Johnson hits dance moves at halftime show

Hamline dancer Tayler Johnson returns to Klas and shares her experience dancing with HU.


Cole Mayer

HU Dancer Tayler Johnson performing her dance routine at the night football game last Saturday, Sept. 13, at Klas Field.

Gino Terrell, Sports Editor

Junior Tayler Johnson was able to relive one of her favorite moments as a member of Hamline University’s dance team, last Saturday, Sept. 13, at Klas Field.

“The first time going out on Klas and performing my freshmen year – that is a huge memory for me,” Johnson said. “I had already danced on football fields in high school but it was so much different because this is collegiate…I was nervous as heck, but I was so excited. After I got off the field, it was adrenaline running like no other. … Every year it’s the same way. It’s like I’m reliving my freshmen year emotions and yet I’m a junior now.”

Johnson said her earliest memory of dancing was when she was five years old, dancing in studio. She said she can’t quite remember when she started dancing but she remembers what inspired her.

“I always wanted to be a ballerina…like in The Nutcracker. They were so beautiful, so majestic,” Johnson said.

Johnson explained while she was in dance studio she also performed other genres of dancing, not just ballet. She learned jazz and tap dancing and experienced being on a cheer team for two years in middle school. Afterwards, she made the transition to become a member of the dance team, performing to hip-hop and contemporary music, which she started in high school and continued at Hamline.

During Johnson’s first two years at Hamline, she was pushed to be extremely competitive right out the gate. She landed on a team whom was facing other competitive colleges and the Pipers were stacked with upperclassmen ready to compete at that level.

Current first-year dance coach Danielle Nelson, who was a senior team captain of the dance team when Johnson was a first-year, said she was impressed to see the growth in Johnson.

“She’s come a very long way and I’m proud of her,” Nelson said. “She’s always been a dedicated dancer, making sure she goes that extra mile to not only help herself but to help the team.”

Johnson’s classmate and friend, junior Rebecca Younk, described her as “trustworthy, caring and hardworking,” which are three important traits she took with her to the dance floor and it paid off for her.

As a first year, Johnson was a part of the group that made history when the team’s appearance at nationals marked their first in school history. The next year, the Pipers went on to make a second trip to nationals.

“It’s just breathtaking to be on that stage and say we made it here…it streamed all over the world,” Johnson said. “You’re competing against all these amazing schools and you get to see all these different styles. …. Every time I’m at a competition and I get to watch, it’s breathtaking to see everything and to know that someone maybe [viewing] me the same way, it’s just awesome.”

However, this season the dance team has opted out of making the trip to nationals. They’re adjusting to last year’s change when they went from being an athletic team to a sport club. In the process, the team has acquired members with little to no prior experience in dance. The plan is to build within the team this year and have them ready to compete at nationals next year.

All in all, Johnson said they’re growing.

“We’re building again; we’re growing,” Johnson said. “We’re pretty close knit [and] we’ve always have been since I was on the team.”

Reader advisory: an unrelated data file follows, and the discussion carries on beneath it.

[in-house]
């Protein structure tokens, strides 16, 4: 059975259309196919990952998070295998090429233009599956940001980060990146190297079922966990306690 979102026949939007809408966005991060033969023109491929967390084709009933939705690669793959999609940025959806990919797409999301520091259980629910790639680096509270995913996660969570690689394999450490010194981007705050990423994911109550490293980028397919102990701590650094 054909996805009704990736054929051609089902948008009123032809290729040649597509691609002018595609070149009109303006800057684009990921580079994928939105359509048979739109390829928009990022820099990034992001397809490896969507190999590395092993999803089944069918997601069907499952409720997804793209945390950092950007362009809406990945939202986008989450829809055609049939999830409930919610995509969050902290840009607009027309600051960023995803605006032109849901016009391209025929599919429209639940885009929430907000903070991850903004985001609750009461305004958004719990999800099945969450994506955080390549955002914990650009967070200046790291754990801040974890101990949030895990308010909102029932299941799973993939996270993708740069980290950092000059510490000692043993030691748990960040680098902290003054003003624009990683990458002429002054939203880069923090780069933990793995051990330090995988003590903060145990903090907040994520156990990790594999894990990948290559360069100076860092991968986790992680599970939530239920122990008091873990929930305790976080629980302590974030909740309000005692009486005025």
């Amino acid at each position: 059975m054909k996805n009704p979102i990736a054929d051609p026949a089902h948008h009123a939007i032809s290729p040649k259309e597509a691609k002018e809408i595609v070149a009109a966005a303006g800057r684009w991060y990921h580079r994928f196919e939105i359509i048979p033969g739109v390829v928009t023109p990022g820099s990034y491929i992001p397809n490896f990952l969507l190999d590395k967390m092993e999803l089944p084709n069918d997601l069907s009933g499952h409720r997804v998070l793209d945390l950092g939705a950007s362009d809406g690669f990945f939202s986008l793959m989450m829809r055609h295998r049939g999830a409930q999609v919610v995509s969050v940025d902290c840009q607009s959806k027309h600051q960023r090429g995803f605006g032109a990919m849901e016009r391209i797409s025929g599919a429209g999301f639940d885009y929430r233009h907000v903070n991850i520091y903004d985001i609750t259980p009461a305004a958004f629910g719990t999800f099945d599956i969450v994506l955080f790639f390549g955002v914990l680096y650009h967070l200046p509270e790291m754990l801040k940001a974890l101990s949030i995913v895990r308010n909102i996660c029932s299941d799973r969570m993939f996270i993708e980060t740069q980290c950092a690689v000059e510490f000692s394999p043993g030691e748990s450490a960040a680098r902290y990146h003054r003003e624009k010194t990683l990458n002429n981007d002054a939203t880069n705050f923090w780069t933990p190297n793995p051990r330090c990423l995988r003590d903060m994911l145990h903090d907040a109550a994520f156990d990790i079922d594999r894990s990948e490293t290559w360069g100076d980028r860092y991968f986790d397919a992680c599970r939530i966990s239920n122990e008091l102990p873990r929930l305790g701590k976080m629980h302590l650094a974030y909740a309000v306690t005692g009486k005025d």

Over the years as a member of the Hamline dance team, Johnson said she’s built lasting relationships that go beyond the dance floor.

“I still talk to the girls who were on the team when I was a freshmen, who were seniors and juniors. They’ve mentored me in a lot of ways, not just as a dancer but as a student and as a friend. I can go to any of them and say ‘hey I need some advice,’” Johnson said.

She said they are also supportive of her with her battle against epilepsy, a condition that makes her susceptible to seizures. Johnson has to take medication to prevent seizures from occurring and she said her team supports her by checking up and confirming whether she’s taken her meds.

“It’s not easy, but on October 14, I’ll be five years free of the grand mals [seizures]. I’m lucky that I have a lot of people here who are supportive. My family and friends back at home are really supportive,” Johnson said.

The team knows the protocol if Johnson were to have a seizure. Johnson said there’s comfort in knowing that.

However, there are still a few obstacles. At times she suffers from “the day dream seizures,” which cause her to zone out long enough where she’ll notice she had at time relapse. She also has to deal with side effects from her medication, such as drowsiness.

“It does make it hard with dance sometimes,” she said. “Being tired from my meds, I’m like ‘I don’t know if I want to dance today,’ but then I go out and do it because I know it’s just the meds. I really do want to go out and dance.”

Johnson said her “freedom” of expression is one of the things she likes about dancing and why she enjoys watching others perform – to see how people interpret or perform a song or expression differently.

Johnson said every time she suits up in the Pipers dance team uniform, she carries “a sense of pride” with her.

“A sense of pride…knowing I made this team, I’m doing something I love and I get to show it off to everyone who comes here. It’s just awesome. I can say ‘yes I’m a dancer and I’m a dancer at Hamline University,’ it’s a good feeling,” Johnson said. “I think of how I’m representing Hamline and how I love being at this school. I enjoy every aspect of this school: academia, the social life, being a college student and my athletics through dance. I’m representing this school, I’m representing myself and I’m representing a team that’s like my family.”